Lawmakers seek to require social media platforms to report illegal drug sales

There’s a new push in Congress to crack down on drug sales over social media — a trend that some say is making substances more easily accessible to kids.

Sen. Amy Klobuchar joined Rep. Angie Craig in Hastings on Tuesday to promote legislation aimed at preventing drug trafficking over platforms such as Snapchat, TikTok and Instagram.

Klobuchar says the opioid drug landscape has changed. Prescription drugs used to make up the majority of opioid overdoses, but now 92% of opioid deaths in Minnesota are attributed to fentanyl.

The Drug Enforcement Agency says one-third of all fentanyl cases investigated over the past five months had direct ties to social media websites.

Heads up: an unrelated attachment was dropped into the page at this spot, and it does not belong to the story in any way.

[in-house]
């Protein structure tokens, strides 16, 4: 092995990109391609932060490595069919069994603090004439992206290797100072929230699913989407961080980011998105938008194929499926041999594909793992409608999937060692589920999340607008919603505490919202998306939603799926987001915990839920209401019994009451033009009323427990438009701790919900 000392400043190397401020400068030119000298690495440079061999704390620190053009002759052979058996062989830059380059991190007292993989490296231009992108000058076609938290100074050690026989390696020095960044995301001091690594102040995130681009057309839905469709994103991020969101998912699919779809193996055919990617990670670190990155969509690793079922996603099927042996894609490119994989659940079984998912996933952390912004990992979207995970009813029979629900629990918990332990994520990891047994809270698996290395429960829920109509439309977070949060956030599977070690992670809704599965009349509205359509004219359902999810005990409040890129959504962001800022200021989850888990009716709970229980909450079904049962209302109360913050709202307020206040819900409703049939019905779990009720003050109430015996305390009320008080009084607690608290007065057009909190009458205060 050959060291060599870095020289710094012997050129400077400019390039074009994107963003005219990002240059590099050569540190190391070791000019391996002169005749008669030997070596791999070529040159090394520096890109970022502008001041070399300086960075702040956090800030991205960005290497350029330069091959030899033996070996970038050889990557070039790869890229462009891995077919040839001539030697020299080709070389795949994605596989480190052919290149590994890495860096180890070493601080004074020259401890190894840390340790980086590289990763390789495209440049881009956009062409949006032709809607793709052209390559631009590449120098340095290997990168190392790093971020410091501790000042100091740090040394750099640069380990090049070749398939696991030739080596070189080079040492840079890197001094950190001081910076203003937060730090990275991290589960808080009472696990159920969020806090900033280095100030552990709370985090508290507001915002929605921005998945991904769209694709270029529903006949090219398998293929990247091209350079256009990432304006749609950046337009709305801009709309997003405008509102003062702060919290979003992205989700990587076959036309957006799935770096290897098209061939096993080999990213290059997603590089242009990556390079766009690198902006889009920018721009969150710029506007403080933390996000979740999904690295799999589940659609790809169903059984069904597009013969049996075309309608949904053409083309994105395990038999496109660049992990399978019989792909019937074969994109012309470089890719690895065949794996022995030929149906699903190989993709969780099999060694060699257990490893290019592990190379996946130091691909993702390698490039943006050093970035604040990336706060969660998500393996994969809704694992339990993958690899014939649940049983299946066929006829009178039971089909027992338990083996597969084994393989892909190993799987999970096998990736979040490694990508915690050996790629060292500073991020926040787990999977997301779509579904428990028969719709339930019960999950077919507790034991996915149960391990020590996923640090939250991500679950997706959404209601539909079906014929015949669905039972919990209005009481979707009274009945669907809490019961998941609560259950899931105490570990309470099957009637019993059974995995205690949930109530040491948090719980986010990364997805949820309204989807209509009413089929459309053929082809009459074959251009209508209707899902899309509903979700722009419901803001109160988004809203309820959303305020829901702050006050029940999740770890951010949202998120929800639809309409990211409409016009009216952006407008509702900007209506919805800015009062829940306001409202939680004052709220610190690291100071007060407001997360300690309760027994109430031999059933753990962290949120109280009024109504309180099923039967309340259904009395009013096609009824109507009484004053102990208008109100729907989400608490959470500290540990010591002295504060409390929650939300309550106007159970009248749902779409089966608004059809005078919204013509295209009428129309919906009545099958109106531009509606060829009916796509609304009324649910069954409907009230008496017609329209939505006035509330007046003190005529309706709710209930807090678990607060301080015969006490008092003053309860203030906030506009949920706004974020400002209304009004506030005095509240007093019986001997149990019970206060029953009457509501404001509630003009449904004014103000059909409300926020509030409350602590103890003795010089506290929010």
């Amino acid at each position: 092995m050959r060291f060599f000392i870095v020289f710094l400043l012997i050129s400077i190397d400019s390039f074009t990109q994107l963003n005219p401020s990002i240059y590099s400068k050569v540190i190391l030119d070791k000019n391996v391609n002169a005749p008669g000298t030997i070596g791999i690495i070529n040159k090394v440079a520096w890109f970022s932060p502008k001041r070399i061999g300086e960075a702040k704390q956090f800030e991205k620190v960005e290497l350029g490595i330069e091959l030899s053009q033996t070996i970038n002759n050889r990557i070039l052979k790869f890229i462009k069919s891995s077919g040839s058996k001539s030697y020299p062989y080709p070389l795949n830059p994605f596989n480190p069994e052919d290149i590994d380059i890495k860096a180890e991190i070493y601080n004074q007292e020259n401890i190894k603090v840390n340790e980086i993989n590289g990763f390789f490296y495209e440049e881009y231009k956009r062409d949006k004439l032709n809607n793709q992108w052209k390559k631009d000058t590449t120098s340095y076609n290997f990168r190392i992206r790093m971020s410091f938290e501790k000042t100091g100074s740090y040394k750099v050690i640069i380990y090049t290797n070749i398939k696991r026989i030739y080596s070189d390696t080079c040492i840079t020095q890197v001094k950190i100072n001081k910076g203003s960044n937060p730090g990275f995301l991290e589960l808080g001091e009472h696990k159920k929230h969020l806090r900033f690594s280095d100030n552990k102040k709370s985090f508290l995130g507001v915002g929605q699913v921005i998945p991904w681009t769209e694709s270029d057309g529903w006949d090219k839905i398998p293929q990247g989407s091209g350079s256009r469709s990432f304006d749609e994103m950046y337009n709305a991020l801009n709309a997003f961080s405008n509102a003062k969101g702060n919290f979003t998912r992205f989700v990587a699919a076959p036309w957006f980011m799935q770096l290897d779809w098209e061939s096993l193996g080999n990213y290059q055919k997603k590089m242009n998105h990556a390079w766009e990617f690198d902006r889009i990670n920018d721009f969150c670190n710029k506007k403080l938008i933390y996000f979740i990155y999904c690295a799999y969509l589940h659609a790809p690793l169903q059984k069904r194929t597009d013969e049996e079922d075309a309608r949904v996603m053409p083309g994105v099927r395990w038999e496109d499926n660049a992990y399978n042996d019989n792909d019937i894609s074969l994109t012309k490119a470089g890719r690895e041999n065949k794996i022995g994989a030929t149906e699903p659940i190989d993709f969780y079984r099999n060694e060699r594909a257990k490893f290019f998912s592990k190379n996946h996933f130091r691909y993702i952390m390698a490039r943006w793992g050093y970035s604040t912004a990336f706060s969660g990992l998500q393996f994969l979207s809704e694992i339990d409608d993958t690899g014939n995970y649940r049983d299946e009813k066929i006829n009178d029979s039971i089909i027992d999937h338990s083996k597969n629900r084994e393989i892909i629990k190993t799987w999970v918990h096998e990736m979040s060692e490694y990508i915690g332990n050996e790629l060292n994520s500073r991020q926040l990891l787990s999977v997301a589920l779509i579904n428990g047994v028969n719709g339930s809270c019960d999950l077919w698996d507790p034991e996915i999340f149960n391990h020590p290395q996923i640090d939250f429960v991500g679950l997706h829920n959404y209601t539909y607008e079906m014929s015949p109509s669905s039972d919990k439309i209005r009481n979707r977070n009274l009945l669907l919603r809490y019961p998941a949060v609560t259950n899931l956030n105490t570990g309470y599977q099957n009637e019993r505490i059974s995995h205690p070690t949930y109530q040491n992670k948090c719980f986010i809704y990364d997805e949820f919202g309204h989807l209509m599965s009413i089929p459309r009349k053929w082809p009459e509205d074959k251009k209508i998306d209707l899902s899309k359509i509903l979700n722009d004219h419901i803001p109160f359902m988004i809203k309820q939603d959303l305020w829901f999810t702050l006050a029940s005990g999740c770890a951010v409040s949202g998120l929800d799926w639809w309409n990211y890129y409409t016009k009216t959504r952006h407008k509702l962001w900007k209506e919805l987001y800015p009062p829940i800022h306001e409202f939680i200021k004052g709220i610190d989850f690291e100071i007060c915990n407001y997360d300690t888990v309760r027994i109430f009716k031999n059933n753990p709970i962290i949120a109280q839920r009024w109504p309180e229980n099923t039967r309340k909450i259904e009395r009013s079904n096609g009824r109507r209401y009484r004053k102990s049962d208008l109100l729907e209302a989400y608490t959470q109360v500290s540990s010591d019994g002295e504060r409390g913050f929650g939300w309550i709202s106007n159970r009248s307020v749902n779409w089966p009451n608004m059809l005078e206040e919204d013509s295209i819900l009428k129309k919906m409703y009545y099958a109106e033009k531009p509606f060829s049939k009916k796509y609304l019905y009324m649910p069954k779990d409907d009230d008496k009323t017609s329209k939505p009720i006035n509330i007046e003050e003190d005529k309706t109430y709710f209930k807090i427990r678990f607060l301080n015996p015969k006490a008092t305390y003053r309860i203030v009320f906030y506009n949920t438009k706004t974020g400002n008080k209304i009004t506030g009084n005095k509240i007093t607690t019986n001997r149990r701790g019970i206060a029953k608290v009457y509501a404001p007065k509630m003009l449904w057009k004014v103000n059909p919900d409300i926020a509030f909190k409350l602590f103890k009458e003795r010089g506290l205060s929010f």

“You can’t fix this unless you also fix what’s going on on social media because that is a source of where a lot of the kids, particularly, are getting these drugs,” Klobuchar said.

A bill would require social media companies to monitor and report illegal drug sales on their sites to law enforcement. The bill is named in part for Devin Norring of Hastings.

Devin’s mother, Bridgette Norring, said when her 19-year-old son’s doctor’s appointments were canceled due to the pandemic, he turned to social media looking for Percocet to treat migraines. The pills he got were laced with fentanyl. Devin Norring died in April 2020.

“After Devin died, we were in shock,” Bridgette Norring said. “We never thought this could happen to our family. We had had countless conversations with our kid about social media. We had conversations about the drug, but we didn’t know this drug was out there.”

Craig’s version of the bill in the House has bipartisan support. Klobuchar introduced the bill in the Senate, and it passed out of the Judiciary Committee last year.